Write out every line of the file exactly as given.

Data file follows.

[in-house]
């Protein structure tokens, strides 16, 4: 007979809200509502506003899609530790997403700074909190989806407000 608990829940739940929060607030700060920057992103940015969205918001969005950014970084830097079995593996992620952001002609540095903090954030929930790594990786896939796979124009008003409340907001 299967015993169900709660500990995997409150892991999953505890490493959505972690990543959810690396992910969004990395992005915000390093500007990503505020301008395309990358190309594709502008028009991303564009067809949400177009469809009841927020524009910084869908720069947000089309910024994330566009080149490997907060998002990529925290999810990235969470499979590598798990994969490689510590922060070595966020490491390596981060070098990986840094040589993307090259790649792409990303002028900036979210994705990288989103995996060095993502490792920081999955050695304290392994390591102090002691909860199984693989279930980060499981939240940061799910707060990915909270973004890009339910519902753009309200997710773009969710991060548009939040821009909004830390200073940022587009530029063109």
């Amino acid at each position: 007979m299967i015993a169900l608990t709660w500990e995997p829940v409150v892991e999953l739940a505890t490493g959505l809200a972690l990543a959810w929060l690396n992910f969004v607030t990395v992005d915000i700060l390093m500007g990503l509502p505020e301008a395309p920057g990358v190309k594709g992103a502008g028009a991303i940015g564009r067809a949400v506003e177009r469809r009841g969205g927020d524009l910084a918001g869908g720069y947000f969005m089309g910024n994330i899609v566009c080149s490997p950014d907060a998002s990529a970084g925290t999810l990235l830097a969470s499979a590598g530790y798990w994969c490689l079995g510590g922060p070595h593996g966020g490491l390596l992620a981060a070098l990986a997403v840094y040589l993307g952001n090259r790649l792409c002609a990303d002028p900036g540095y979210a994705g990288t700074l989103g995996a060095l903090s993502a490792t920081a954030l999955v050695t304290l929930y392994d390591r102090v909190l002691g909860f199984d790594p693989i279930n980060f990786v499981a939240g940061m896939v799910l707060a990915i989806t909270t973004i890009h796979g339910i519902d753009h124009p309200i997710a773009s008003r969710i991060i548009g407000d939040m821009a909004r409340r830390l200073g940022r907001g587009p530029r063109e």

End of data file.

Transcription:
[in-house]
């Protein structure tokens, strides 16, 4: 007979809200509502506003899609530790997403700074909190989806407000 608990829940739940929060607030700060920057992103940015969205918001969005950014970084830097079995593996992620952001002609540095903090954030929930790594990786896939796979124009008003409340907001 299967015993169900709660500990995997409150892991999953505890490493959505972690990543959810690396992910969004990395992005915000390093500007990503505020301008395309990358190309594709502008028009991303564009067809949400177009469809009841927020524009910084869908720069947000089309910024994330566009080149490997907060998002990529925290999810990235969470499979590598798990994969490689510590922060070595966020490491390596981060070098990986840094040589993307090259790649792409990303002028900036979210994705990288989103995996060095993502490792920081999955050695304290392994390591102090002691909860199984693989279930980060499981939240940061799910707060990915909270973004890009339910519902753009309200997710773009969710991060548009939040821009909004830390200073940022587009530029063109």
């Amino acid at each position: 007979m299967i015993a169900l608990t709660w500990e995997p829940v409150v892991e999953l739940a505890t490493g959505l809200a972690l990543a959810w929060l690396n992910f969004v607030t990395v992005d915000i700060l390093m500007g990503l509502p505020e301008a395309p920057g990358v190309k594709g992103a502008g028009a991303i940015g564009r067809a949400v506003e177009r469809r009841g969205g927020d524009l910084a918001g869908g720069y947000f969005m089309g910024n994330i899609v566009c080149s490997p950014d907060a998002s990529a970084g925290t999810l990235l830097a969470s499979a590598g530790y798990w994969c490689l079995g510590g922060p070595h593996g966020g490491l390596l992620a981060a070098l990986a997403v840094y040589l993307g952001n090259r790649l792409c002609a990303d002028p900036g540095y979210a994705g990288t700074l989103g995996a060095l903090s993502a490792t920081a954030l999955v050695t304290l929930y392994d390591r102090v909190l002691g909860f199984d790594p693989i279930n980060f990786v499981a939240g940061m896939v799910l707060a990915i989806t909270t973004i890009h796979g339910i519902d753009h124009p309200i997710a773009s008003r969710i991060i548009g407000d939040m821009a909004r409340r830390l200073g940022r907001g587009p530029r063109e």